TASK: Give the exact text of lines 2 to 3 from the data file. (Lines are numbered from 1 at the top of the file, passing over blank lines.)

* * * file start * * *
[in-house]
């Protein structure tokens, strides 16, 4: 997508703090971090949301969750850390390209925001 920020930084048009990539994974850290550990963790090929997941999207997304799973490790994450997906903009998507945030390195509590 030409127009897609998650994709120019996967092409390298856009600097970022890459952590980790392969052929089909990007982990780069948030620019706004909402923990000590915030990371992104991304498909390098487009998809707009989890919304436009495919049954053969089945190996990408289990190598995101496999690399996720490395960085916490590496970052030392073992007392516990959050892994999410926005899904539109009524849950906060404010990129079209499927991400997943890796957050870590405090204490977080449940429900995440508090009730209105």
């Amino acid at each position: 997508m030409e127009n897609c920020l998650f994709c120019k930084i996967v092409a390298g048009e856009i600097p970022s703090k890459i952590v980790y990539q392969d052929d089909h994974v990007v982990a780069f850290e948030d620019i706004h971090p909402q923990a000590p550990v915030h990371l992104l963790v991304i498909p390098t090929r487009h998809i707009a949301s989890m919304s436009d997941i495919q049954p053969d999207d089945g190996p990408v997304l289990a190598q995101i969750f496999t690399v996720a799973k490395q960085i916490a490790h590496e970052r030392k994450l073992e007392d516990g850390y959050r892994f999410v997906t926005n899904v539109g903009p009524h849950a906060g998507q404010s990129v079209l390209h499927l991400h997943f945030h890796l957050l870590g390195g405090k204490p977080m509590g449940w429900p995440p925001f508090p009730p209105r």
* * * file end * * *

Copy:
């Protein structure tokens, strides 16, 4: 997508703090971090949301969750850390390209925001 920020930084048009990539994974850290550990963790090929997941999207997304799973490790994450997906903009998507945030390195509590 030409127009897609998650994709120019996967092409390298856009600097970022890459952590980790392969052929089909990007982990780069948030620019706004909402923990000590915030990371992104991304498909390098487009998809707009989890919304436009495919049954053969089945190996990408289990190598995101496999690399996720490395960085916490590496970052030392073992007392516990959050892994999410926005899904539109009524849950906060404010990129079209499927991400997943890796957050870590405090204490977080449940429900995440508090009730209105």
């Amino acid at each position: 997508m030409e127009n897609c920020l998650f994709c120019k930084i996967v092409a390298g048009e856009i600097p970022s703090k890459i952590v980790y990539q392969d052929d089909h994974v990007v982990a780069f850290e948030d620019i706004h971090p909402q923990a000590p550990v915030h990371l992104l963790v991304i498909p390098t090929r487009h998809i707009a949301s989890m919304s436009d997941i495919q049954p053969d999207d089945g190996p990408v997304l289990a190598q995101i969750f496999t690399v996720a799973k490395q960085i916490a490790h590496e970052r030392k994450l073992e007392d516990g850390y959050r892994f999410v997906t926005n899904v539109g903009p009524h849950a906060g998507q404010s990129v079209l390209h499927l991400h997943f945030h890796l957050l870590g390195g405090k204490p977080m509590g449940w429900p995440p925001f508090p009730p209105r």